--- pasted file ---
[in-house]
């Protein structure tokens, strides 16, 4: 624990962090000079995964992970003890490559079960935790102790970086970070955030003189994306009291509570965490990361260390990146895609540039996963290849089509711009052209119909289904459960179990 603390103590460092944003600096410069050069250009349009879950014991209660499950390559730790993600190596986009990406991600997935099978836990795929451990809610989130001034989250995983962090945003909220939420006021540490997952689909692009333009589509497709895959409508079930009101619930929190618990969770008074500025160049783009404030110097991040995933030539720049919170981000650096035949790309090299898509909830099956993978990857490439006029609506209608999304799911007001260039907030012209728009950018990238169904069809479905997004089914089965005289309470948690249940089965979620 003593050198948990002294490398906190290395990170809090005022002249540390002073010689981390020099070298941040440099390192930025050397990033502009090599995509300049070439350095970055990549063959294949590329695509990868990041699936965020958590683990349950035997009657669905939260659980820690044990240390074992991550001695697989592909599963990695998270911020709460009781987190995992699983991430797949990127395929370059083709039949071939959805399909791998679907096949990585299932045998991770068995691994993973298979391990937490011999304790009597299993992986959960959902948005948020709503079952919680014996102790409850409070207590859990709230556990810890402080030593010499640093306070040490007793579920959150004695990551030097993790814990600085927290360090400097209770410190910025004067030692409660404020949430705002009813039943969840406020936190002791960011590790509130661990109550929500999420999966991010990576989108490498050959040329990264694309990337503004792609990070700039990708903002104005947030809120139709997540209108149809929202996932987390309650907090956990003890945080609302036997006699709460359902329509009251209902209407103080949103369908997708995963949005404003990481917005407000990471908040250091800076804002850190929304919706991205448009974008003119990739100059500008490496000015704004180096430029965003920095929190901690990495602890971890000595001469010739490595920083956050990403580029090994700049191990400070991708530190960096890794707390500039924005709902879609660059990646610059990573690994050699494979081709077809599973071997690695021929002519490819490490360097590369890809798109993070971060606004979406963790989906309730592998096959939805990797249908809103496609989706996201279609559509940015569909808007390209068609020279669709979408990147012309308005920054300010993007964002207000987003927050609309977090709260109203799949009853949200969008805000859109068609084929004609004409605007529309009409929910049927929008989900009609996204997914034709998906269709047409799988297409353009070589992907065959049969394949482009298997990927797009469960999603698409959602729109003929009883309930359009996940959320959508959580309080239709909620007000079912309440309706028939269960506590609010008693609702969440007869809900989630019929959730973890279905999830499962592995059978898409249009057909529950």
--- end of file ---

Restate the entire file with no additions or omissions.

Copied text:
[in-house]
């Protein structure tokens, strides 16, 4: 624990962090000079995964992970003890490559079960935790102790970086970070955030003189994306009291509570965490990361260390990146895609540039996963290849089509711009052209119909289904459960179990 603390103590460092944003600096410069050069250009349009879950014991209660499950390559730790993600190596986009990406991600997935099978836990795929451990809610989130001034989250995983962090945003909220939420006021540490997952689909692009333009589509497709895959409508079930009101619930929190618990969770008074500025160049783009404030110097991040995933030539720049919170981000650096035949790309090299898509909830099956993978990857490439006029609506209608999304799911007001260039907030012209728009950018990238169904069809479905997004089914089965005289309470948690249940089965979620 003593050198948990002294490398906190290395990170809090005022002249540390002073010689981390020099070298941040440099390192930025050397990033502009090599995509300049070439350095970055990549063959294949590329695509990868990041699936965020958590683990349950035997009657669905939260659980820690044990240390074992991550001695697989592909599963990695998270911020709460009781987190995992699983991430797949990127395929370059083709039949071939959805399909791998679907096949990585299932045998991770068995691994993973298979391990937490011999304790009597299993992986959960959902948005948020709503079952919680014996102790409850409070207590859990709230556990810890402080030593010499640093306070040490007793579920959150004695990551030097993790814990600085927290360090400097209770410190910025004067030692409660404020949430705002009813039943969840406020936190002791960011590790509130661990109550929500999420999966991010990576989108490498050959040329990264694309990337503004792609990070700039990708903002104005947030809120139709997540209108149809929202996932987390309650907090956990003890945080609302036997006699709460359902329509009251209902209407103080949103369908997708995963949005404003990481917005407000990471908040250091800076804002850190929304919706991205448009974008003119990739100059500008490496000015704004180096430029965003920095929190901690990495602890971890000595001469010739490595920083956050990403580029090994700049191990400070991708530190960096890794707390500039924005709902879609660059990646610059990573690994050699494979081709077809599973071997690695021929002519490819490490360097590369890809798109993070971060606004979406963790989906309730592998096959939805990797249908809103496609989706996201279609559509940015569909808007390209068609020279669709979408990147012309308005920054300010993007964002207000987003927050609309977090709260109203799949009853949200969008805000859109068609084929004609004409605007529309009409929910049927929008989900009609996204997914034709998906269709047409799988297409353009070589992907065959049969394949482009298997990927797009469960999603698409959602729109003929009883309930359009996940959320959508959580309080239709909620007000079912309440309706028939269960506590609010008693609702969440007869809900989630019929959730973890279905999830499962592995059978898409249009057909529950």